Through film, Stephen Dest has introduced those beyond New Haven to the fascinating and uncomfortable truths inherent in every community and the motivations of those who call any place home. Stephen’s 1995 documentary The Forgotten Elm explores one local man’s abundant generosity of spirit and exposes our community’s unfilled needs. His short film Blind, which was screened at the 2008 Cannes Film Festival, reflects the melancholy and nostalgia we all experience when we say our final goodbyes to family. His forthcoming narrative feature My Brother Jack celebrates New Haven’s creative community while mining the depths of an artist’s revisited despair. As he’s used that medium to connect us to compelling personalities both real and imagined, Stephen has directed the development of character among our imaginative youth, imparting his knowledge of stage and screen to a new generation of storytellers at Neighborhood Music School and the Tabor Arts Center and ensuring that the craft is in able and ambitious hands.
By re-imagining a neglected building into a cultural destination, John Cavaliere has contributed to a neighborhood’s newfound personality and fostered creativity among its prideful residents. What John saw, when he purchased the long-forgotten Westville property that is now home to Lyric Hall Antiques and Conservation, was a future as vital as its past. In a proud proscenium that marked the site of yesterday’s West Rock Theater he saw a frame for tomorrow’s cultural offerings. By salvaging design elements from the erstwhile Hyperion Theater, which itself had been built on the memory of Carll’s Opera House, John offered a nod to the city’s artistic legacy while creating Lyric Hall, an intimate venue and community performance space for innovative theater, concerts, and cabaret in which inspiration knows no age. If, as John has said, the erstwhile West Rock Theater was “ahead of its time,” Lyric Hall has returned to the Westville community the renewed promises of performance and possibility and connected residents to their rich creative history.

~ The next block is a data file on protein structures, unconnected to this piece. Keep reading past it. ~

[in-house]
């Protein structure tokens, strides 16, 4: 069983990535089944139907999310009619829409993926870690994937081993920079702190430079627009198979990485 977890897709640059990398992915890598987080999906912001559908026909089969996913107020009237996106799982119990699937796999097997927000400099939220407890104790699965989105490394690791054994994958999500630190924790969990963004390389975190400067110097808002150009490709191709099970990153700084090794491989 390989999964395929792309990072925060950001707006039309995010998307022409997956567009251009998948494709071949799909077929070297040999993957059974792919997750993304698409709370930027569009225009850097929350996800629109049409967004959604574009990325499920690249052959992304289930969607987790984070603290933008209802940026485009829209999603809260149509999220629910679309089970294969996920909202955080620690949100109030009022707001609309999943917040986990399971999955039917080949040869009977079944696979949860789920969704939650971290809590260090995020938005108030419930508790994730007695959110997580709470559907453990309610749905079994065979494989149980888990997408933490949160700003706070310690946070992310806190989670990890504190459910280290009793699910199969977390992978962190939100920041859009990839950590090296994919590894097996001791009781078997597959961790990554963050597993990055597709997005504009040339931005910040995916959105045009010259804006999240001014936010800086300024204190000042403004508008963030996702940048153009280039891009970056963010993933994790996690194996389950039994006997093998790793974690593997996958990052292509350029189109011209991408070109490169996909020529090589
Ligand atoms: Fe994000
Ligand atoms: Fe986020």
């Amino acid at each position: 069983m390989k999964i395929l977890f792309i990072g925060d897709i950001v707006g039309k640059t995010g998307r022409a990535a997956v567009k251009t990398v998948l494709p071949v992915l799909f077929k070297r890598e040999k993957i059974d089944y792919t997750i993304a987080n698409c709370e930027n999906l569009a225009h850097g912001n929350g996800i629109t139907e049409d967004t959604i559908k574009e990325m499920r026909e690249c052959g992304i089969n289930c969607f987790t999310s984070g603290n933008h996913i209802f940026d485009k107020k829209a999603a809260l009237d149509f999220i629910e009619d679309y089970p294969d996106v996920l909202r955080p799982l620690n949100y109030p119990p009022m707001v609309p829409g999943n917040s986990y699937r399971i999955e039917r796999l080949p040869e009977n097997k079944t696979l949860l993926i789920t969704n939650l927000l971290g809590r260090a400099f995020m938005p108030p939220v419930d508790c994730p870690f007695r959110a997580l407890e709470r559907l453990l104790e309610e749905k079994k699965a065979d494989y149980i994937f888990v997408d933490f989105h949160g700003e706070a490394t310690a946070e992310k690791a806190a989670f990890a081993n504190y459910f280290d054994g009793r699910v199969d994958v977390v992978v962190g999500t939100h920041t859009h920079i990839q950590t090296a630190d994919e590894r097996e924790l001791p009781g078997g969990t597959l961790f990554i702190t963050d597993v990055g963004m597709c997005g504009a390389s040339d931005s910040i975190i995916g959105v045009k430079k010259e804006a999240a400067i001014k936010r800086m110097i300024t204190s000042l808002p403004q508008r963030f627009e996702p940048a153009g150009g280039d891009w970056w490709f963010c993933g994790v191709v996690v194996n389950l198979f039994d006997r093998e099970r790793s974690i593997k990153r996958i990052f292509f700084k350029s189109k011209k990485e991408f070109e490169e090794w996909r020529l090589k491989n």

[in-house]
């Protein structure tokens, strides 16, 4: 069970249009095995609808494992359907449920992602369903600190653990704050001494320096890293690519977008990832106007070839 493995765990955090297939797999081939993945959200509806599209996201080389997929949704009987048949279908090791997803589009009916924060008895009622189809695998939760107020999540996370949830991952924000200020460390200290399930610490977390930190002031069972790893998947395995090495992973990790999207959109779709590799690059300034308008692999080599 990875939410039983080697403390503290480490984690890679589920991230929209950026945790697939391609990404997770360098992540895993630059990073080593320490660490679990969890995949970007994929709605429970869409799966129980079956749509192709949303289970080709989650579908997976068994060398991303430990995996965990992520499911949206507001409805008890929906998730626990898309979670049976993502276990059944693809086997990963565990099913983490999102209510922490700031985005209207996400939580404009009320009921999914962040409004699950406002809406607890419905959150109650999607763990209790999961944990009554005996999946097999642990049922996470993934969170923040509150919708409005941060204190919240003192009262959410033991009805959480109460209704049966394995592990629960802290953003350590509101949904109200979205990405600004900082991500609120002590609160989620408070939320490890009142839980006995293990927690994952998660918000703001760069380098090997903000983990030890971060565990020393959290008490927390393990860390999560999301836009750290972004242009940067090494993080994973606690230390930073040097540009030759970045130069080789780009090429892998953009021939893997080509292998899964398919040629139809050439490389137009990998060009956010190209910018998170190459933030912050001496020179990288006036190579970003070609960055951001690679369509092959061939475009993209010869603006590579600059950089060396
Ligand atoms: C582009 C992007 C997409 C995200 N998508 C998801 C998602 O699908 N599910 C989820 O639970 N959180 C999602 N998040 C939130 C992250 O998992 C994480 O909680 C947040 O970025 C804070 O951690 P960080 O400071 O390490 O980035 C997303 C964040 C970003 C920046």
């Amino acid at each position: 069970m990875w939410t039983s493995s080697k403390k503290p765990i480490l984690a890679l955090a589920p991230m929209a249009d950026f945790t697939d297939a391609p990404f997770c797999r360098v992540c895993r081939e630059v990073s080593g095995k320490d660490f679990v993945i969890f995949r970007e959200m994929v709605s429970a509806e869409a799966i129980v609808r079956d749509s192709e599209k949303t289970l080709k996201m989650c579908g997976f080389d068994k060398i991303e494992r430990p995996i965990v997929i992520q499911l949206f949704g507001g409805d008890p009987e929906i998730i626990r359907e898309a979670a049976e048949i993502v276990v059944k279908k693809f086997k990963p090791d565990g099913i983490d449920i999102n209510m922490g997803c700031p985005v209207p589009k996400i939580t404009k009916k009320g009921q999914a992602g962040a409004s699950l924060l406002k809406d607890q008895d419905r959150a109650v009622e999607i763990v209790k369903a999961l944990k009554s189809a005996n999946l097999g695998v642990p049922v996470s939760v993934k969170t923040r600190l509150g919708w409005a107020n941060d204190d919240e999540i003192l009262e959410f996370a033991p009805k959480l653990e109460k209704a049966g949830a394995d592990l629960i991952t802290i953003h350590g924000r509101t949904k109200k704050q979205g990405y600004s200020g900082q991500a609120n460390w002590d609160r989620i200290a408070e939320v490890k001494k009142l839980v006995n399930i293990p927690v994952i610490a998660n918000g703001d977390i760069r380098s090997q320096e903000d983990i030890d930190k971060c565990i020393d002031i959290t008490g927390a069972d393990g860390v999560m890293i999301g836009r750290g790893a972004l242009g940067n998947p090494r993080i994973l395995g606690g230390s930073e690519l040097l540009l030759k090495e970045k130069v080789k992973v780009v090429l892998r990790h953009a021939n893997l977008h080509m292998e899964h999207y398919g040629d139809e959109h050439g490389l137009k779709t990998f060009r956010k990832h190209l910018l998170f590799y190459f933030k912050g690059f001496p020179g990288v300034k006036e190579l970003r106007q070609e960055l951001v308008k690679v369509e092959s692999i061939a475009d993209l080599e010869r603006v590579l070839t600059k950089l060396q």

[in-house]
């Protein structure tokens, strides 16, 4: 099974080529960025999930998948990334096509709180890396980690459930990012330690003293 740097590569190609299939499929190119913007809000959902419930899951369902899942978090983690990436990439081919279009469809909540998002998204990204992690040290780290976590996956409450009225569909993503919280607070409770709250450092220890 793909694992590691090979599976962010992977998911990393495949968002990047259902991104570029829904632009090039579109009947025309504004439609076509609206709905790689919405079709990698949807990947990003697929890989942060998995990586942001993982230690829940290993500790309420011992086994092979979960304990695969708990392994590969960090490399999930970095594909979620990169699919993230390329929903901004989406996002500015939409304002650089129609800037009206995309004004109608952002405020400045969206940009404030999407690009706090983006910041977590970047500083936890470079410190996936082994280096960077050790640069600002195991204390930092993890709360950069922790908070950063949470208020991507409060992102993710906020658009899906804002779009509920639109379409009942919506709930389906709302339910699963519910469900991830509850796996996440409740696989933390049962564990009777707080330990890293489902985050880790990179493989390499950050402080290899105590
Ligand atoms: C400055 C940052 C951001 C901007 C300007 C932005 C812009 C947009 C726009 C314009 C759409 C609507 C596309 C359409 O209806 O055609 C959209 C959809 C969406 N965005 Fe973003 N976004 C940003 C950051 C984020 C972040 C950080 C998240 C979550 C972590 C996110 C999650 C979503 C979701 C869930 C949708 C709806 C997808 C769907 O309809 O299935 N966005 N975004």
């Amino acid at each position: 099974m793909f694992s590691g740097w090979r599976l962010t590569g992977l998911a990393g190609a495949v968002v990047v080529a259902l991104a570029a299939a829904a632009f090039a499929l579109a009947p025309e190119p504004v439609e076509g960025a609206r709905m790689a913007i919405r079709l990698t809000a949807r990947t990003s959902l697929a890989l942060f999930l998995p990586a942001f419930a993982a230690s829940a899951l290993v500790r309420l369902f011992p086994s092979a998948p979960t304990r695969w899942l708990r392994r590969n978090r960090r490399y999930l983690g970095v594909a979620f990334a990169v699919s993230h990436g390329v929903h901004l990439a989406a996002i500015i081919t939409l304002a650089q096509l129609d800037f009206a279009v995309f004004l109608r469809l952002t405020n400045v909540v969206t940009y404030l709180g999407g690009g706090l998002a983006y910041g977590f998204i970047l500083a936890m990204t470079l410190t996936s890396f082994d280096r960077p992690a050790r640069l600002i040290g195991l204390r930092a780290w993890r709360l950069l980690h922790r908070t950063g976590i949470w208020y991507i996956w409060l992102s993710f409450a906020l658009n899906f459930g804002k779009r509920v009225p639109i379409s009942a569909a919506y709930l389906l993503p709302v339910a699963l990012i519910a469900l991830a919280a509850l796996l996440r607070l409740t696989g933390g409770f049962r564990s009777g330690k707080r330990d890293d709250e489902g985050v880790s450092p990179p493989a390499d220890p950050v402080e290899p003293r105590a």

New England Ballet Company’s Adaptive Nutcracker, with dancers from the Milford Recreation Department’s Merry Musical Theater program, is produced for special-needs performers to introduced audiences and participants alike to the transformative power of one of the most beloved works in the repertoire. In each of the three past years, the organization’s production of Tchaikovsky’s widely adored ballet has featured a cast whose dancers include young people with autism, Down syndrome, and other emotional and physical disabilities. Beyond organizing and presenting its annual “Adaptive Nutcracker,” the New England Ballet has been dedicated to establishing an environment in which dance students mentor their peers with special needs, practicing and rehearsing adapted choreography, and performing Tchaikovsky’s iconic ballet. Ultimately, the New England Ballet has enabled new generations of performing artists to extend to their new friends from the special-needs community a love of dance and the immeasurable joys of artistic expression.